For example, studies have shown that competition between acetaminophen and bacteria-generated products could partially explain interindividual variability in analgesic response and differences in adverse events. Additionally, “microbiome markers of drug efficacy ranging from chemotherapeutic agents to statins have been widely described,” and a recent study showed the gut microbiota play a role “in mediating the antidiabetic effects of metformin.”

Thus, “considering the gut microbiota when determining drug responses akin to pharmacogenomics ... will allow us to impart more precise and effective therapeutics while decreasing overall adverse events,” the authors wrote.

Modulating the microbiome

Altering the gut microbiome is emerging as an appealing strategy for developing precision and personalized treatments, Kashyap and colleagues continued.

Developing targeted antibiotics is an important example of precision medicine, they wrote. While traditional antibiotics may have unintended adverse effects on microbial communities and patients, identifying specific pathogens would allow drug developers to “narrow the spectrum of the antibiotic.”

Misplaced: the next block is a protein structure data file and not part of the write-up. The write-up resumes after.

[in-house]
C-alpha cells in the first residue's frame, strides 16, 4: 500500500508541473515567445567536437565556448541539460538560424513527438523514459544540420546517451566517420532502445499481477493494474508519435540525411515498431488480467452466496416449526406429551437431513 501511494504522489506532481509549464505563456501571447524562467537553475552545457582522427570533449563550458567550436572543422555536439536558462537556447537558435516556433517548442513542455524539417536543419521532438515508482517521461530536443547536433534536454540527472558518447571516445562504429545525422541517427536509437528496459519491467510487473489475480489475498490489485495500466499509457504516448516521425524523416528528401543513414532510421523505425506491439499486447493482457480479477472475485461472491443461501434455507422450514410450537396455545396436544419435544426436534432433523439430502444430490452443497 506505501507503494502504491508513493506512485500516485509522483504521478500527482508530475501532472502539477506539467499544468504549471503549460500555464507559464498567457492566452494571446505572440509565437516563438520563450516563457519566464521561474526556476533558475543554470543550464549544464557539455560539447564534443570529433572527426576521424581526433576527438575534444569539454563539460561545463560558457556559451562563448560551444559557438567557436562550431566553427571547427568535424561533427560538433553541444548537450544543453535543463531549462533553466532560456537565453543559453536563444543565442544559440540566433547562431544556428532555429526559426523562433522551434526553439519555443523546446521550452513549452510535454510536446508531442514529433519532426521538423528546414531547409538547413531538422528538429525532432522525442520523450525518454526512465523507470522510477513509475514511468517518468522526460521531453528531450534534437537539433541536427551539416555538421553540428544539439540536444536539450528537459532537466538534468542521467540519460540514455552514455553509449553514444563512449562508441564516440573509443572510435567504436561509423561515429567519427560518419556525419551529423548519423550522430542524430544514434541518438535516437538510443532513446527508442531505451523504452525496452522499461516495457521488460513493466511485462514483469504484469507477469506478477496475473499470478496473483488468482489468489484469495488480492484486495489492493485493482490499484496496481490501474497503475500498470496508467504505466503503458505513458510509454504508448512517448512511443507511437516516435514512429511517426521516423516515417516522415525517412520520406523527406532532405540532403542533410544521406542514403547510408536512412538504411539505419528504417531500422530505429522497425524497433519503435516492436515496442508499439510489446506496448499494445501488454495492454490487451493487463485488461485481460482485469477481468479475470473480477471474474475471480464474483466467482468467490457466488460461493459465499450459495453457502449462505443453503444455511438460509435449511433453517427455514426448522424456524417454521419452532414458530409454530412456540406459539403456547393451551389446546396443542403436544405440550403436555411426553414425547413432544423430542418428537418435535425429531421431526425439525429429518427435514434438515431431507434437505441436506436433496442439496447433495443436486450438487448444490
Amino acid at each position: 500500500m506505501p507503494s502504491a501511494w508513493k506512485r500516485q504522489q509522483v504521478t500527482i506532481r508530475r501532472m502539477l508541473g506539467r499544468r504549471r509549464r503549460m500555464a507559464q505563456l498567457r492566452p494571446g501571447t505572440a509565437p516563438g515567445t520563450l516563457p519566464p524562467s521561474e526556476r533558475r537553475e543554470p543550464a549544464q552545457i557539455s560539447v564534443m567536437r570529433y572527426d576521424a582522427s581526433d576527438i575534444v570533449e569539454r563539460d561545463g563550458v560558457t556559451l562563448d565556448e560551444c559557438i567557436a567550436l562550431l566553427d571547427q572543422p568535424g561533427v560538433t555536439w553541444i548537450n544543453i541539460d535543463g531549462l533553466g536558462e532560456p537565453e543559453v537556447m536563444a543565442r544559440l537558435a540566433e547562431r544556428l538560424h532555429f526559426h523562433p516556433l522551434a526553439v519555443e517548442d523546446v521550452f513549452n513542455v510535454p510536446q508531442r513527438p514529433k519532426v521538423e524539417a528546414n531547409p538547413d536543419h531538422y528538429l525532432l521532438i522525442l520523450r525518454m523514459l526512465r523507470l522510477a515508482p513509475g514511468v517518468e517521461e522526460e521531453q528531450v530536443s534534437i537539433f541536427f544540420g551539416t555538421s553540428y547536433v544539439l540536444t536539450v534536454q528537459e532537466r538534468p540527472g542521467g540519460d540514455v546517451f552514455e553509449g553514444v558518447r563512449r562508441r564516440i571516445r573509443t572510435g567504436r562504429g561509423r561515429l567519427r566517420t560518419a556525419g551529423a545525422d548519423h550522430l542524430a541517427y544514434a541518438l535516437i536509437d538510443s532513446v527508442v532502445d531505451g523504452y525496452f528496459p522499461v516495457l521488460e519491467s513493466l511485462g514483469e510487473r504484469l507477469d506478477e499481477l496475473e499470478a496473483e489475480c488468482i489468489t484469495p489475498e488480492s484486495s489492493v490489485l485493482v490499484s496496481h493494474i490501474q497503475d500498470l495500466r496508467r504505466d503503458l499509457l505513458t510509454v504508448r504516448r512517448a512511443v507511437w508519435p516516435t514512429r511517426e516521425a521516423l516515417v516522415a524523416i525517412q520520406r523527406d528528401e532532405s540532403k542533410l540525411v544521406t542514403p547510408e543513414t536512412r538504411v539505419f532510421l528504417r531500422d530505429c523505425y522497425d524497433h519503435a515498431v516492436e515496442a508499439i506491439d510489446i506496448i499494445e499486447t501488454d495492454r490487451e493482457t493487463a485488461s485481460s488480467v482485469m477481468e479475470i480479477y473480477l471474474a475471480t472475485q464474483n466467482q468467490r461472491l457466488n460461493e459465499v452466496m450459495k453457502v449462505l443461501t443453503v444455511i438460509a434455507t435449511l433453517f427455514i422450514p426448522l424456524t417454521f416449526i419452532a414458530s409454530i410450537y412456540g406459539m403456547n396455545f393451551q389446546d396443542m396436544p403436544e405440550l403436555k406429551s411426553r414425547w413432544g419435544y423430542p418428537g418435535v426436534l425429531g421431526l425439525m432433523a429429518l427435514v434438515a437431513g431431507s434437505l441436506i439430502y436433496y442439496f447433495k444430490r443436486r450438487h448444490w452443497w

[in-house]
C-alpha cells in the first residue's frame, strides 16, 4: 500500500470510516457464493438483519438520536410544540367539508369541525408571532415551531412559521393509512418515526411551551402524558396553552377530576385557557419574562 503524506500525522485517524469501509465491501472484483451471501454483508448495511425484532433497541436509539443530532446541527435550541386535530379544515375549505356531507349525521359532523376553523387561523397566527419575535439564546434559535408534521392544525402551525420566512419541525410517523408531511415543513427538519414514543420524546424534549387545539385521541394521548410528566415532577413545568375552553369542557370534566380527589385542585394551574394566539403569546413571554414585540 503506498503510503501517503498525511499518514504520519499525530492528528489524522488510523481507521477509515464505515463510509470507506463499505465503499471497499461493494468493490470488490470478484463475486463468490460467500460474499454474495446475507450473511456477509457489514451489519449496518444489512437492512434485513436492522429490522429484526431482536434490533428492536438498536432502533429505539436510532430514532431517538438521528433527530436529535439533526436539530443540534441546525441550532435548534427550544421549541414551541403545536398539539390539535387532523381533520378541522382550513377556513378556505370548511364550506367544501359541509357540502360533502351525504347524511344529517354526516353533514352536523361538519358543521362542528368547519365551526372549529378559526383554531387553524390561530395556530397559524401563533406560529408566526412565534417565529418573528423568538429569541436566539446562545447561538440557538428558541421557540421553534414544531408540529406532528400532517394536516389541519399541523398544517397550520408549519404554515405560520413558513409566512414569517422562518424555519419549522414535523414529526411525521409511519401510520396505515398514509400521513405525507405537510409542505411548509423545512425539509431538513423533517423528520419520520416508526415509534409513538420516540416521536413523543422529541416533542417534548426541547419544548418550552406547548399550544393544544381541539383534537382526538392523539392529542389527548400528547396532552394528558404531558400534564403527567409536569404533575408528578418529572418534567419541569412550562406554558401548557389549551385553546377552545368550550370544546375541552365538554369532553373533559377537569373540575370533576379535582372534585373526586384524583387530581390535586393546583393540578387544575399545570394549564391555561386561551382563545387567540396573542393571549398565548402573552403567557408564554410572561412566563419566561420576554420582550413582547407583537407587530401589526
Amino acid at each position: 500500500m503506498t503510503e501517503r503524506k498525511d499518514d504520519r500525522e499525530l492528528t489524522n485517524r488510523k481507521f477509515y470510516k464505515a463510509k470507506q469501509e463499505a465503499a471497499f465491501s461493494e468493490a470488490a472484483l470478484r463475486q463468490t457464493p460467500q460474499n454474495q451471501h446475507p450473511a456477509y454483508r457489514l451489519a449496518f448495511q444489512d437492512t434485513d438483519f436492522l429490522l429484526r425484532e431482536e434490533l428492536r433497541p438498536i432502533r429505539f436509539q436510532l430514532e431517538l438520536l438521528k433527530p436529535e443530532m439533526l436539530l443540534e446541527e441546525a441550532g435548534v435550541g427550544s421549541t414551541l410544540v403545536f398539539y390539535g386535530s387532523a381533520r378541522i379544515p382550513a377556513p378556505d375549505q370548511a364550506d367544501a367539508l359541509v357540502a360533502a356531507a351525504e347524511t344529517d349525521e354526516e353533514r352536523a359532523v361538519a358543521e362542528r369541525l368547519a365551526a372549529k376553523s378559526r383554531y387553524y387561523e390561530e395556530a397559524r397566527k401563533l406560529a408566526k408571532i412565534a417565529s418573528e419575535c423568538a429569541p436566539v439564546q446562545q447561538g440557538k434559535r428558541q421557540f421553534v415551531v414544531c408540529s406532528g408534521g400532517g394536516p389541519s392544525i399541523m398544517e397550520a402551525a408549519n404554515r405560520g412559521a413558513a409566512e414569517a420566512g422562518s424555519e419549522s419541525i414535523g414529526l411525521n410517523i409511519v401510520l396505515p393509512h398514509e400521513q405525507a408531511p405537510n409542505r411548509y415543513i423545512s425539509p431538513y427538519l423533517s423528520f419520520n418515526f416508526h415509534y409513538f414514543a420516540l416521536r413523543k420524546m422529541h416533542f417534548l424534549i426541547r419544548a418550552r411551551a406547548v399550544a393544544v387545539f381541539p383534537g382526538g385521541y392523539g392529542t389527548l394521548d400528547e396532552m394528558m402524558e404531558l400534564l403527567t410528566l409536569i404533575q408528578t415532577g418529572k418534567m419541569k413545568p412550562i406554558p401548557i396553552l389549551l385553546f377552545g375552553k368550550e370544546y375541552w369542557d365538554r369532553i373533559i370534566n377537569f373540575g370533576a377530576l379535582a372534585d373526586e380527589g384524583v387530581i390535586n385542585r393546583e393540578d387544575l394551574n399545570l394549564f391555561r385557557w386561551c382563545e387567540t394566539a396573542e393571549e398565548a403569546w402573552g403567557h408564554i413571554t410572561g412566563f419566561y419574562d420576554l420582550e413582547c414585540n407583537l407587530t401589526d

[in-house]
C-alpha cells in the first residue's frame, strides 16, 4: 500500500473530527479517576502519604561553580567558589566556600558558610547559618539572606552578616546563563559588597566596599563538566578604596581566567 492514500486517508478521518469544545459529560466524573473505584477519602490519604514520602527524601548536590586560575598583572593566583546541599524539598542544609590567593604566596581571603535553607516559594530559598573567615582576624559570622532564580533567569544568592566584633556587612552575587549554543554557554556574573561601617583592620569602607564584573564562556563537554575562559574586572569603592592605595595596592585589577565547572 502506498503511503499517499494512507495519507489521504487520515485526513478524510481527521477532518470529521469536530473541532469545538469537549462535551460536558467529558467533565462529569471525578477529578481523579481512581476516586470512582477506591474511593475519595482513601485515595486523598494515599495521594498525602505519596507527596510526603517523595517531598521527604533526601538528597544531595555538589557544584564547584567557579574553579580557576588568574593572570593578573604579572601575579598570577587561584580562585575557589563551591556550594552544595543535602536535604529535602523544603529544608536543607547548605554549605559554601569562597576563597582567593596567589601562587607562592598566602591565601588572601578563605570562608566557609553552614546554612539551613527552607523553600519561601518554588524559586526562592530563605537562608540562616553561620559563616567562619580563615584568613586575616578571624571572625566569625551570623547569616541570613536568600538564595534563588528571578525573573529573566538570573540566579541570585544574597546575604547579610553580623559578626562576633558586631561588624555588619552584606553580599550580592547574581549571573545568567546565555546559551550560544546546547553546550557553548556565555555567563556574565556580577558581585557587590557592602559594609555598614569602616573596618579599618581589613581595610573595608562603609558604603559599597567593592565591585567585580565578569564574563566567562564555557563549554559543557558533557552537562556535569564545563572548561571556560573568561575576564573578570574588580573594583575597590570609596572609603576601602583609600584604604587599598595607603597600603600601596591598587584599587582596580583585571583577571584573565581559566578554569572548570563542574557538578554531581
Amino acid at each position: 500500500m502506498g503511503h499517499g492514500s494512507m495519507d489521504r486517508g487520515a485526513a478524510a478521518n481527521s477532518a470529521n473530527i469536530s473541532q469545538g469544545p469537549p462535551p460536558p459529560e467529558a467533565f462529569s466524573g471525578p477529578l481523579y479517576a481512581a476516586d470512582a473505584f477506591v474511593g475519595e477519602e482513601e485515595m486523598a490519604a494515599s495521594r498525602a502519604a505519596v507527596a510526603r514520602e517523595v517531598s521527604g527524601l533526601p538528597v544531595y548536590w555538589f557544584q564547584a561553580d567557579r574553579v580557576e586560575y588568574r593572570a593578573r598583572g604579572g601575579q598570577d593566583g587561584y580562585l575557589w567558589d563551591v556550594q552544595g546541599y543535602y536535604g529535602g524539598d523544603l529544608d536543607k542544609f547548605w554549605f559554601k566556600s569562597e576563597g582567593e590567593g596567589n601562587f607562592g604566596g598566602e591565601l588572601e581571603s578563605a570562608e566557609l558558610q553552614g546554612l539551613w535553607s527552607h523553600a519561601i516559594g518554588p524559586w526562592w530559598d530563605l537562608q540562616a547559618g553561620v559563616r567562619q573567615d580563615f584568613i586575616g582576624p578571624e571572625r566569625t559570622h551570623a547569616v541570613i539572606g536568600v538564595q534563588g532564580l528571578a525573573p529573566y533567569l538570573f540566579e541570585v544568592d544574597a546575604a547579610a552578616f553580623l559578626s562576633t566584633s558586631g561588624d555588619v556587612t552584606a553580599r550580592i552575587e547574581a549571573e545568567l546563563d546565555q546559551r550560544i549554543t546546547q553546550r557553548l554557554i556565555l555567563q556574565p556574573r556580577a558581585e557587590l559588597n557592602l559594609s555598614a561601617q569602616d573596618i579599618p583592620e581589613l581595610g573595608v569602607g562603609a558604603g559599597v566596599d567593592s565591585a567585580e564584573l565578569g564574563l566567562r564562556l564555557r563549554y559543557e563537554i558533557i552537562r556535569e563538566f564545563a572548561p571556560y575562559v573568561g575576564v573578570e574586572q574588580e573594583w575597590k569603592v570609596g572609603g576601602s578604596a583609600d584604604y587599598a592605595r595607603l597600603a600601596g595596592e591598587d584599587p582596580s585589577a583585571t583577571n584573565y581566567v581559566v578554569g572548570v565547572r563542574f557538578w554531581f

Recent studies have also shown promise for “next-generation probiotics that will be developed using targeted approaches to alter microbial metabolism in a disease-specific manner,” they wrote. “A precision approach using Clostridium scindens to augment resistance to C. difficile infection by targeting secondary bile acid pathway is one such example.”

Further, fecal microbiota transplantation has shown high efficacy for treating recurrent C. difficile infection, and while it has failed to show clinical efficacy in other diseases, “the use of FMT for diseases such as IBD has provided insight into donor specificity in terms of response, suggesting a role of individualizing FMT approaches in multifactorial diseases such as IBD, in contrast to the approach in C. difficile infection.”